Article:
“We found that cross-cultural variation in women’s average masculinity preference was predicted by a NHI derived from eight World Health Organization statistics for mortality rates, life expectancies and the impact of communicable disease,” Lisa M. DeBruine et al write. “Consistent with predictions from sexual selection theory, as national health decreased, women’s average masculinity preference increased.”

Further, people’s facial aesthetic preferences are governed mostly by the environment, not genetics, as Harvard researcher Laura Germine et al write. That means we learn to define some faces as more attractive than others. Twins separated at birth, for example, might have vastly different definitions of human beauty.

Life Can Be Very Different Depending on How Your Attractiveness is Judged

Although attractiveness may be a little dependent on context, the benefits and downsides are clear for everyone whose facial attractiveness is judged.

Raj Persaud, M.D. and Peter Bruggen, M.D. point to a landmark longitudinal study by researchers in Denmark and the US who have followed more than 10,000 Americans who graduated high school in 1957. Over the lifetimes of the people studied, the researchers found that those with especially attractive faces enjoyed “feelings of self-confidence, positive self-regard and agency. The results were consistent with previous studies that found striking people to be more socially at ease, more assertive, and more likely to think they are in control of their own lives.”

On the other hand, people with jaw misalignment issues often have an entirely different set of calculus they must do in social situations. Consider the experience of one poster in the /r/socialanxiety subreddit. This person had an underbite of about 5 to 6 mm, and was planning to get this surgically corrected, but only after some months of wearing braces.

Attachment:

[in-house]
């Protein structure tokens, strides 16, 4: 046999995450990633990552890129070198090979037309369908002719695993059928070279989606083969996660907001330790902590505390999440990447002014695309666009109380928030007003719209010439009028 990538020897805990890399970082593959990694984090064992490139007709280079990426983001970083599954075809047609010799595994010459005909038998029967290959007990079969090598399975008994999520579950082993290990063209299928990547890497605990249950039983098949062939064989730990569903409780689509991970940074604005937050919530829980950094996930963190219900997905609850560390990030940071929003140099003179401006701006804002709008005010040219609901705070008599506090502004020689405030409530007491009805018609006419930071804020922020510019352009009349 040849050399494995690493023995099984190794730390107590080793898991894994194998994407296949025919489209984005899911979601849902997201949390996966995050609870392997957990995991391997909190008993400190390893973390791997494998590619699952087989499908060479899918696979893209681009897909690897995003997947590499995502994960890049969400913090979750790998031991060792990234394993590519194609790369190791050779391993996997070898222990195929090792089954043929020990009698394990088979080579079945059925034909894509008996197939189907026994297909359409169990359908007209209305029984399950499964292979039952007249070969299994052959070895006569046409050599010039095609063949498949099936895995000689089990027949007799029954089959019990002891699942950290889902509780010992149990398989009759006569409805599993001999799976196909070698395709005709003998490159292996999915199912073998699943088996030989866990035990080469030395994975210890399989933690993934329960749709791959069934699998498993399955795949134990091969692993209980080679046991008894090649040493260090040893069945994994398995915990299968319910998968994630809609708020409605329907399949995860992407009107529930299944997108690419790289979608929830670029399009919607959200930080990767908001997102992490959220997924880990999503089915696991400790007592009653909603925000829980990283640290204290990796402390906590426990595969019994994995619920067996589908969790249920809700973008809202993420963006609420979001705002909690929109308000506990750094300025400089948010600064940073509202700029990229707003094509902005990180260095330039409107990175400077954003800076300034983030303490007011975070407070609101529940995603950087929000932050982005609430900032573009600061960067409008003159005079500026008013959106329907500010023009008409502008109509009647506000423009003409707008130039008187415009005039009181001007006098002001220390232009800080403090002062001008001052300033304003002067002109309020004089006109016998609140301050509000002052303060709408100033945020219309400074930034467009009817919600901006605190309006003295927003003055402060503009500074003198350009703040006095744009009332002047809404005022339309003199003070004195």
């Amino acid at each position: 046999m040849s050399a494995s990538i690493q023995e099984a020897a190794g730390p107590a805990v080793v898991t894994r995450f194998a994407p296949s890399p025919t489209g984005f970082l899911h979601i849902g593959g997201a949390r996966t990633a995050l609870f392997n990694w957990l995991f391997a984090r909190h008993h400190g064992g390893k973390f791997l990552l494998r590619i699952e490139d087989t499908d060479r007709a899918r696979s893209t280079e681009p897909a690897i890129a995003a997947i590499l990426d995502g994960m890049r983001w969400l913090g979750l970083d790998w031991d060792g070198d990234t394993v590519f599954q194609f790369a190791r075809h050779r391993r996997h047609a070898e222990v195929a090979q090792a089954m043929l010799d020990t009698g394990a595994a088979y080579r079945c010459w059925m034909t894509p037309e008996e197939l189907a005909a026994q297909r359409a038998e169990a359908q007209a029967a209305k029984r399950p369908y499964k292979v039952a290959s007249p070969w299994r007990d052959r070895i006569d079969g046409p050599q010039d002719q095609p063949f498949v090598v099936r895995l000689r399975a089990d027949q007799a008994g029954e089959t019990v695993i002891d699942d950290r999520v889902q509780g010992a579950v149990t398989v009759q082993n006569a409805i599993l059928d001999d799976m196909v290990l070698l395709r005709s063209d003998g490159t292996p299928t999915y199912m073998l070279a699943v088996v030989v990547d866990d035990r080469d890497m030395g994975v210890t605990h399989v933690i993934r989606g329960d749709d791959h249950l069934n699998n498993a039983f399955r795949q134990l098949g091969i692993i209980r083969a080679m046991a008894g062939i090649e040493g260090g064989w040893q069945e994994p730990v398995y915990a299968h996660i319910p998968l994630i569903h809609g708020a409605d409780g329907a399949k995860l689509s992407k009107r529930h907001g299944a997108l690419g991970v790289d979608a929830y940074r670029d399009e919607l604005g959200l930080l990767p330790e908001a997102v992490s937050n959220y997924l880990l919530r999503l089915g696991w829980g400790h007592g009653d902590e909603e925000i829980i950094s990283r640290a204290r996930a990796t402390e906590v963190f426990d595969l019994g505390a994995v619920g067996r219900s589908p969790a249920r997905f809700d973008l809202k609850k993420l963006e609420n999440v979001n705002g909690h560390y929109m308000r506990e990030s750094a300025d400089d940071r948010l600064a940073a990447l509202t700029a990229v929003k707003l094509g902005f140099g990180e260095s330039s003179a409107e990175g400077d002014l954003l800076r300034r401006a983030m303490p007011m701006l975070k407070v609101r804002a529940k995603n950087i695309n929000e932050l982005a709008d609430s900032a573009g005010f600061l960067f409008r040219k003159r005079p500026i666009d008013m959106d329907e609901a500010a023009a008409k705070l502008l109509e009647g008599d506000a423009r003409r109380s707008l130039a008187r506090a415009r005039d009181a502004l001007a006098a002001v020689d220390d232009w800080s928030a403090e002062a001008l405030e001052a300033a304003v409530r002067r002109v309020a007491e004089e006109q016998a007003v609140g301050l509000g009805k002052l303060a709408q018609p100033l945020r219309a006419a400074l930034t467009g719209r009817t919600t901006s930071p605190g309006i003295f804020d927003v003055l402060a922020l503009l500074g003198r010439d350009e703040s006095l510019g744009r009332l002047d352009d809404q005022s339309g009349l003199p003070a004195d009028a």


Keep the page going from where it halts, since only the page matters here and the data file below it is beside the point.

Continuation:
“Now that I have the braces on, I’ve become so much more self-conscious about my bite because the braces make it harder to hide the fact that I have an underbite,” the poster wrote. “I’ve always wanted to take Russian at college purely out of interest, but now I feel way too anxious to speak in front of my classmate[s].”

So, on the one hand, “attractive” people tend to enjoy a self-reinforcing boost of confidence because of how others judge them. On the other, someone who doesn’t feel they meet that definition of attractiveness manages their anxiety to the point that it affects the way they schedule their college classes.

Robert Hoge, a writer and communicator about disability and appearance diversity issues, understands this as well as anyone. Hoge was born with a tumor in the middle of his face, and he spent years coming to terms with his appearance.

“After two dozen operations to ‘fix’ my face, it was obvious it would remain unfinished,” Hoge writes. “My nose was wide and squished. There were dents in the side of my head where my eyes had been before being moved to the front of my face. And I had scars running across my face that looked like train tracks coming into Grand Central Station.”